As a short term workaround consider making a version of your software that specifically targets Compute 3.0 and higher. You can instruct the compiler to generate PTX and cubin code for any compute capability version you specify. At runtime CUDA will always pick the closest matching cubin or PTX version it finds in your binaries.



As cbuchner1 says, the recommended course of action is to file bug reports with NVIDIA, using the form linked from the CUDA registered developer website. If you are not a registered developer yet, the sign-up process is straightforward, and approval generally occurs within one business day. Please attach a self-contained repro code that demonstrates the issue.

While a bug in the tool chain is entirely possible, it is also possible that your code contains a latent bug that is exposed by newer compilers that implement more sophisticated optimizations.

I would also recommend changing the approach of using code generated for compute capability 2.0 across all architectures, presumably via JIT compilation. Other than potential overhead from JIT compilation, code compiled for sm_20 ise subject to the same sm_20 restrictions across all GPUs, even if the newer GPU architecture offers more resources and/or additional computational facilities.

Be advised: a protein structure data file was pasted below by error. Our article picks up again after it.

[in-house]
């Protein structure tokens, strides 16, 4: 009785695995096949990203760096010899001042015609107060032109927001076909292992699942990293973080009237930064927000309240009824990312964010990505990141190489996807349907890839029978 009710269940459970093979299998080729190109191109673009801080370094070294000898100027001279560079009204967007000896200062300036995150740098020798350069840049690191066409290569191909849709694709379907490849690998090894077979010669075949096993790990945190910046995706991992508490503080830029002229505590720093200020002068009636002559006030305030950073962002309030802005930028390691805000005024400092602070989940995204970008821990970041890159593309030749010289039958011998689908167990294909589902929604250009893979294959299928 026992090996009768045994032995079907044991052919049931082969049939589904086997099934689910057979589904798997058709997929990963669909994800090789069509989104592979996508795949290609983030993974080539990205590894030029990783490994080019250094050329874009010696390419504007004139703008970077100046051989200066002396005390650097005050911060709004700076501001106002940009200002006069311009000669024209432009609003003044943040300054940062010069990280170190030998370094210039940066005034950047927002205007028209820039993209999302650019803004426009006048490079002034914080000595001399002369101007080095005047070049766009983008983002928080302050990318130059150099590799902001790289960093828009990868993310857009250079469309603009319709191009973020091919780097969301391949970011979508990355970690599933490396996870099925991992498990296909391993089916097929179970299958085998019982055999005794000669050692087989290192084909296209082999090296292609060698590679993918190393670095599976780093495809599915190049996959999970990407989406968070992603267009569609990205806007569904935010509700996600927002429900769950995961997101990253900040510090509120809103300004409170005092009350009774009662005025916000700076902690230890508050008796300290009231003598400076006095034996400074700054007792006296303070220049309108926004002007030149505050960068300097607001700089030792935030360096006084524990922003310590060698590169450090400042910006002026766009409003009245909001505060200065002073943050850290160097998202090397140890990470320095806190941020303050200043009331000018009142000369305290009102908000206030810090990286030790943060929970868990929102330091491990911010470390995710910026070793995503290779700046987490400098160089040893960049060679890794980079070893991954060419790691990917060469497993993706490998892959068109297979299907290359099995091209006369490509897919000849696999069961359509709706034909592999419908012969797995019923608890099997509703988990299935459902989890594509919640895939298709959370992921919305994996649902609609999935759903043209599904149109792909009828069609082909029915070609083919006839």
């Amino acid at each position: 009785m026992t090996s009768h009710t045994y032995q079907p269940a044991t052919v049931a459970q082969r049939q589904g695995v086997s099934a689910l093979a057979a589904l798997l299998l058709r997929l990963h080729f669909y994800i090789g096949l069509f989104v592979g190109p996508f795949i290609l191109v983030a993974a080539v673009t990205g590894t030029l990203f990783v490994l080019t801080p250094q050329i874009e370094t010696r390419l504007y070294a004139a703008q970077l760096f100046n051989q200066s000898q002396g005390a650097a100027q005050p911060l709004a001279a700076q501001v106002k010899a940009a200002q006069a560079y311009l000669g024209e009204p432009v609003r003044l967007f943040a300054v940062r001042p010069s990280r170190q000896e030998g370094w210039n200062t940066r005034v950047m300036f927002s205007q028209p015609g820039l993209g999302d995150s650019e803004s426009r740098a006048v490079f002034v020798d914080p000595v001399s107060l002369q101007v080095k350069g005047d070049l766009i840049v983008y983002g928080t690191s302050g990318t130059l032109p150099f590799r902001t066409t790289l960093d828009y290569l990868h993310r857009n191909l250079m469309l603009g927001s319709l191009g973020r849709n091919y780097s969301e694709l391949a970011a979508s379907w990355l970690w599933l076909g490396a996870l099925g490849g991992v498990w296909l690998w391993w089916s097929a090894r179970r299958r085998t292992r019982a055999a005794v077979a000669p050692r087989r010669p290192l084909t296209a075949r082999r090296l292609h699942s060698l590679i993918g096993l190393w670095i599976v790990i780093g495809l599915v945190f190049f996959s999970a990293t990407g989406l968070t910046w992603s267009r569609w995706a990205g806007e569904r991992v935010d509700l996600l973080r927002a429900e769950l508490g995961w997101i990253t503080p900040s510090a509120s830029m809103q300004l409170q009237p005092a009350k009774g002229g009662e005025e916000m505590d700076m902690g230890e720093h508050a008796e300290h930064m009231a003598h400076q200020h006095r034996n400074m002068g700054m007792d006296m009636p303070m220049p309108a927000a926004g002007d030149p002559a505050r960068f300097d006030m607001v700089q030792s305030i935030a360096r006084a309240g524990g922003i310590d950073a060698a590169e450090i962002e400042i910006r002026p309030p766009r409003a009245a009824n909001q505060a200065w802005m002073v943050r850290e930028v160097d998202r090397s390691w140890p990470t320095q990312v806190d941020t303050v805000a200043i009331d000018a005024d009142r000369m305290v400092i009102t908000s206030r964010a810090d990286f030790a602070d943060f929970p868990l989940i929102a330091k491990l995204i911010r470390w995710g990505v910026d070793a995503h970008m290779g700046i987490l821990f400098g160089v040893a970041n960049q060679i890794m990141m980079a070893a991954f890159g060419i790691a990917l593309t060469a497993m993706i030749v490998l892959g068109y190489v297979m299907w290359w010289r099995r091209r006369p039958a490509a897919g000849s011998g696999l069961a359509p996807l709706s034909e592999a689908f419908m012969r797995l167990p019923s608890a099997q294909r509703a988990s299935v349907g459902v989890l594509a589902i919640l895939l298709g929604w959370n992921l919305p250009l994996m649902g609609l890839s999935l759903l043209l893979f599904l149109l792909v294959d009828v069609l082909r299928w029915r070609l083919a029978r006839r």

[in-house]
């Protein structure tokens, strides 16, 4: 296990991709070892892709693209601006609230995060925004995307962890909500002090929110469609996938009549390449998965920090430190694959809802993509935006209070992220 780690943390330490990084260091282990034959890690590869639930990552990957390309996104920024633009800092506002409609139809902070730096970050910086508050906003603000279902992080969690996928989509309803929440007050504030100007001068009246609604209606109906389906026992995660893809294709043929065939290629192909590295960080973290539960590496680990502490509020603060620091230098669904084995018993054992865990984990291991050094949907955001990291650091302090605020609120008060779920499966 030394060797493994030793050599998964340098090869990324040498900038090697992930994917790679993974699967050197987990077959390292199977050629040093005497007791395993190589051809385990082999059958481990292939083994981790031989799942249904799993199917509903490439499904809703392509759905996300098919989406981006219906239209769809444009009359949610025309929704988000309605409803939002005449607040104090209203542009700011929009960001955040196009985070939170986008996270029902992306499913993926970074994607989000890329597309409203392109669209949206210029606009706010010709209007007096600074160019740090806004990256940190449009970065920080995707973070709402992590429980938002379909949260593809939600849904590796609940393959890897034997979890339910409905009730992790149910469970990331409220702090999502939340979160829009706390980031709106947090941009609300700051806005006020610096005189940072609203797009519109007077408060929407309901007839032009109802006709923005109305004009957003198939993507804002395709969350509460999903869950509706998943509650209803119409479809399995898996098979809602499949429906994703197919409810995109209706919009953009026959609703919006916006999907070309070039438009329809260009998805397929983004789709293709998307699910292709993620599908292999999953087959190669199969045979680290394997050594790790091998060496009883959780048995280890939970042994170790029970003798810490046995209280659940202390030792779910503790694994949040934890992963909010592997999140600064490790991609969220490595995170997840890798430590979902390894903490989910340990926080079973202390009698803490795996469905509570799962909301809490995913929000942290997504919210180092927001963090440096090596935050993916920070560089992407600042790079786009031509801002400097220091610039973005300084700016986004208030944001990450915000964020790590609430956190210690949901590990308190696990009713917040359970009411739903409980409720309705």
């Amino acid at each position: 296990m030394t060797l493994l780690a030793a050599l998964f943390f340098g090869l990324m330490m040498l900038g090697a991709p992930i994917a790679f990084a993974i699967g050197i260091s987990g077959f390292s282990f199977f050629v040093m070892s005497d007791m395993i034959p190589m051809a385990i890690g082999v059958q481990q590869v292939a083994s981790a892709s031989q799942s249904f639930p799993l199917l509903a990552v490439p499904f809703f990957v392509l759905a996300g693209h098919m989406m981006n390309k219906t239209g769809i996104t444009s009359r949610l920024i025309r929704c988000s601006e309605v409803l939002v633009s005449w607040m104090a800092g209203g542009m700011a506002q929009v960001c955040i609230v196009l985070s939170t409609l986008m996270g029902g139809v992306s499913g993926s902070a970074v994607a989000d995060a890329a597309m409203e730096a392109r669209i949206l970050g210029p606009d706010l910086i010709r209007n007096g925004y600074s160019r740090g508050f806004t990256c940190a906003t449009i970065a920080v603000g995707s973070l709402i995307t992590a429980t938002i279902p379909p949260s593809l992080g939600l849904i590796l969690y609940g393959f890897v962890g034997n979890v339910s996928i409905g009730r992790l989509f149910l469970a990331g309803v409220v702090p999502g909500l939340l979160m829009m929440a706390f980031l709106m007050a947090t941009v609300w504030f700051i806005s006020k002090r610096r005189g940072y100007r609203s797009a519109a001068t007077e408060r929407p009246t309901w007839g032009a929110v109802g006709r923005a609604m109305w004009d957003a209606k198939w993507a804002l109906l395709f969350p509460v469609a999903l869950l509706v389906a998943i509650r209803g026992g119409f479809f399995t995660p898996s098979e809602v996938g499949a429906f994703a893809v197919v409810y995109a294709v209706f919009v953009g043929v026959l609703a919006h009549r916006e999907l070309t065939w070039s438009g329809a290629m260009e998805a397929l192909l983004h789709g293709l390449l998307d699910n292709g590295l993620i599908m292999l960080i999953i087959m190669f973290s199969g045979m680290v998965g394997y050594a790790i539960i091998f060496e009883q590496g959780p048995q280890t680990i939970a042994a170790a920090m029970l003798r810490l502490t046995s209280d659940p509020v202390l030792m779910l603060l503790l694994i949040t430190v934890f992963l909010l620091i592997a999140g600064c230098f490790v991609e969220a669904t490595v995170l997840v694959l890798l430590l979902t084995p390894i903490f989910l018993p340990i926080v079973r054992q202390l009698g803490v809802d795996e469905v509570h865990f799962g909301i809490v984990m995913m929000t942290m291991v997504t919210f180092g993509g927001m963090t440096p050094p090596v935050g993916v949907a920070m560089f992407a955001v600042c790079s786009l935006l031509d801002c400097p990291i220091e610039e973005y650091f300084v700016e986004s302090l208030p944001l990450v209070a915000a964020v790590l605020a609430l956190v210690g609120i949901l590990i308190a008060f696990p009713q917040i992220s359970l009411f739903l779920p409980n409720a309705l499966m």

Instead, I would recommend using a “fat binary” approach, where the executable incorporates binaries for each GPU architectures supported by the product, plus one PTX version built for the latest architecture, for JIT compilation on future architectures. That is how NVIDIA itself delivers their libraries. Building fat binaries is straightforward.

Yes, I noticed this as well, I also made a forum post about it. PTX is simply not fully future/backwards compatible, thus advice for now at least is to compile for each sm/compute and arch and such.

This is what my bandwidth currently does… and so far seems to work ok.

This is also somewhat documented behaviour but it does conflict with each other somewhat.

Goal of PTX is to be compatible… goal of arch is to be different… so there is a conflict and also goal not yet fully reached it seems.

Firstly, thank you for your rapid and kind answers.

I tried to compile in cubin 5.2 as you suggested, and it worked. However, compiling in ptx 5.2, as I tried before, does not work.

We would then have an altenative solution in delivering cubins.

However, I will quote the Maxwell compatibility guide :

In this case, our approach of delivering only an ptx should work. Even providing cubins for all existing architectures, we will not be able to ensure the compatibility of our code with future architectures. Actually, if we deliver a customer with a version of our code that works on his current graphic card, we cannot afford to make a new delivery if he wants to change his card for better performance.

Anyway, I think we will follow your advice about reporting a bug on JIT compilation, as it seems to be the only suited solution for compatibility.

We have now other emergencies, but, as soon as we have time, we will try to produce an example and file a bug report.

We have provided an example to NVIDIA. It was a bug. It has been solved in CUDA 7.5 release. The same code as before works as expected, in ptx and cubin.

Thanks everyone.